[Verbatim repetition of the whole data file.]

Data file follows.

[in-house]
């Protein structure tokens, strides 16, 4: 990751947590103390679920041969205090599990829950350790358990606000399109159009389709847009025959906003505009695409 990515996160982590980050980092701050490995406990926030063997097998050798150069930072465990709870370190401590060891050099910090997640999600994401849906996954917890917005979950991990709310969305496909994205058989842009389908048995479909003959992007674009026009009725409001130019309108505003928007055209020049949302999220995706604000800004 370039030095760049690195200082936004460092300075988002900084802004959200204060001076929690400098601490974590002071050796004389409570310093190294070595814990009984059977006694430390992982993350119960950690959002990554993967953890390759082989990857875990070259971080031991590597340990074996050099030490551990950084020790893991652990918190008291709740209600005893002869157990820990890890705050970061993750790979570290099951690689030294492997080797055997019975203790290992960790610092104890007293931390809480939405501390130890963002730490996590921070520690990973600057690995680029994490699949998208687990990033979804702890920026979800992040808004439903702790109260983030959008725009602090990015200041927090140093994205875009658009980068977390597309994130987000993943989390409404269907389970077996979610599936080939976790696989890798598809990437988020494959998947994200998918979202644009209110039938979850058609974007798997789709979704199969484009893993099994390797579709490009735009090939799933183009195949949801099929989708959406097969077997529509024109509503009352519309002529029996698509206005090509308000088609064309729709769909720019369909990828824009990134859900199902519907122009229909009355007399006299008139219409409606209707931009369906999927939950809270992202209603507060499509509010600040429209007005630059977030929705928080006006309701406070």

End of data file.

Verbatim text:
[in-house]
């Protein structure tokens, strides 16, 4: 990751947590103390679920041969205090599990829950350790358990606000399109159009389709847009025959906003505009695409 990515996160982590980050980092701050490995406990926030063997097998050798150069930072465990709870370190401590060891050099910090997640999600994401849906996954917890917005979950991990709310969305496909994205058989842009389908048995479909003959992007674009026009009725409001130019309108505003928007055209020049949302999220995706604000800004 370039030095760049690195200082936004460092300075988002900084802004959200204060001076929690400098601490974590002071050796004389409570310093190294070595814990009984059977006694430390992982993350119960950690959002990554993967953890390759082989990857875990070259971080031991590597340990074996050099030490551990950084020790893991652990918190008291709740209600005893002869157990820990890890705050970061993750790979570290099951690689030294492997080797055997019975203790290992960790610092104890007293931390809480939405501390130890963002730490996590921070520690990973600057690995680029994490699949998208687990990033979804702890920026979800992040808004439903702790109260983030959008725009602090990015200041927090140093994205875009658009980068977390597309994130987000993943989390409404269907389970077996979610599936080939976790696989890798598809990437988020494959998947994200998918979202644009209110039938979850058609974007798997789709979704199969484009893993099994390797579709490009735009090939799933183009195949949801099929989708959406097969077997529509024109509503009352519309002529029996698509206005090509308000088609064309729709769909720019369909990828824009990134859900199902519907122009229909009355007399006299008139219409409606209707931009369906999927939950809270992202209603507060499509509010600040429209007005630059977030929705928080006006309701406070």